[LMB] (chat) Krentz/Quick/Castle

Lois McMaster Bujold lbujold at myinfmail.com
Tue Sep 25 18:02:45 BST 2007


So...

    I am now on vacation, meaning, I'm working half-days as my own 
secretary and wrangling a wodge of para-writing stuff -- brushing up 
articles for for _The Vorkosigan Companion_; producing with the 
invaluable aid of Carol Collins the new map for TSK3 & 4; arranging 
travel for October and more ear surgery for November; and sometime in 
the next few weeks/real soon now I must write two prefaces and a speech, 
urk.  And there's another on-line interview lurking in my in-box, which 
I promised in a weak moment.  The copy edit for TSK#3 will come back on 
the tide finitely soon, too.  Nonetheless, to mark the transition from 
"working" to "vacation", I changed the  picture on my desktop from wide 
green mountains to the one of a turquoise blue tropic sea with a tiny 
island sporting three palm trees.  And I can now allow myself to read 
other books without worrying about style-leaks or other distortions upon 
my work-in-progress, which, besides the time-crunch, is the main reason 
I avoid other fiction while writing, and come off a project in a 
book-starved state.

    My vacation reads lately, in the afternoons and evenings when my 
brain burns out, include the triple-headed author Jayne Ann Krentz 
(contemporary romance) Amanda Quick (historical romantic suspense) and 
Jayne Castle (futuristics).  The three names are required partly because 
her output is huge, but mostly, I suspect, because the the different 
genres sell at three different sales levels, and one wouldn't want the 
accounts to inadvertently order Krentz books in Castle numbers.

    She has nearly a twenty-year output out there now, which makes it 
possible to compare the evolution of her writing at different stages of 
her career.  She only has one emotional plot, got up in different garb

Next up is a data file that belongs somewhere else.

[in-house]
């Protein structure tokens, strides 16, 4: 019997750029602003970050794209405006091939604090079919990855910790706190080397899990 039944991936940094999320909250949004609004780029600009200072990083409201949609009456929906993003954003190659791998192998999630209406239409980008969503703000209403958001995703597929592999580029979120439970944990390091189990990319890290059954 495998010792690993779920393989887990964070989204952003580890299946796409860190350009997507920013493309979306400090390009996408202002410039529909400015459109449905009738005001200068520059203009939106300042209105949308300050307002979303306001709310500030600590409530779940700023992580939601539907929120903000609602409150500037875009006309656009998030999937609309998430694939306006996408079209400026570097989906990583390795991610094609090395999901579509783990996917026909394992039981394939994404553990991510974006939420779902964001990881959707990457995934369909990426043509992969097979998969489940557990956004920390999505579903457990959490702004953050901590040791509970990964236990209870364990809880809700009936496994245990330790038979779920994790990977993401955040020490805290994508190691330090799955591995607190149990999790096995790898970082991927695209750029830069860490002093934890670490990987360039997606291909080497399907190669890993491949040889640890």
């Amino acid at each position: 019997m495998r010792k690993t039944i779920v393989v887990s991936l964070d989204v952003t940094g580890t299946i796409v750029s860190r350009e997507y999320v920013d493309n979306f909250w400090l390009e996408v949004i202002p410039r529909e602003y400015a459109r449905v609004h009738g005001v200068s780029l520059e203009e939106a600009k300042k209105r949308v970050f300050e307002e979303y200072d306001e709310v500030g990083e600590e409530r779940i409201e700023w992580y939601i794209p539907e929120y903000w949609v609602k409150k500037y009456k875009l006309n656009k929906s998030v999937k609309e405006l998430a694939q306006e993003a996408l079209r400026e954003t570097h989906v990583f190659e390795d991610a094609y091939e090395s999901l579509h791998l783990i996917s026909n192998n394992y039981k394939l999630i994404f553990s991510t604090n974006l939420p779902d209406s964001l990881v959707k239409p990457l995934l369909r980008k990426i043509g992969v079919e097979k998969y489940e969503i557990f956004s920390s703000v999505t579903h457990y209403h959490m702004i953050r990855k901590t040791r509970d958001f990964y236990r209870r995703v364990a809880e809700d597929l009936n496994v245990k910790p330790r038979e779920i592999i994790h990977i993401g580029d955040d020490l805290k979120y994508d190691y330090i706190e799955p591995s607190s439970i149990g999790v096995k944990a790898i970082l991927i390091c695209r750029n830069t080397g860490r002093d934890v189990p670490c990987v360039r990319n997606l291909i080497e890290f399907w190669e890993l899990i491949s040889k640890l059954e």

for the different stories.  It's rather like buying a box of 
chocolate-covered cherries with the assurance that each will be exactly 
what you expect: no Crunchy Frog or Spring Surprise here.  I started 
with the Quicks, and have only lately dipped into the other two names.

    The Castles are proving quite interesting, because she's coming at 
the genre-blending problem from the other side of the fence as I do  Her 
first futuristic, _Amaryllis_, from 1996, had some wince-worthy moments 
in the world-building that could easily have been corrected by an editor 
with an ear for the SF genre, which she obviously didn't have, and some 
nice stuff with the paranormal-telepathy bits and their social 
implications that worked rather better.  I then jumped to another much 
later fling, 2002's _After Dark_ -- the world-building here was much 
better, which suggests the writer is learning from someone, visibly and 
rapidly.  This is encouraging.

    I suspect because of the speed at which she writes, the sort of 
self-teaching I do in a single volume gets spread over several; one can 
see her trying out her ideas in several evolving variations over several 
books, as if each were a first draft for the next.

    Ta, L.






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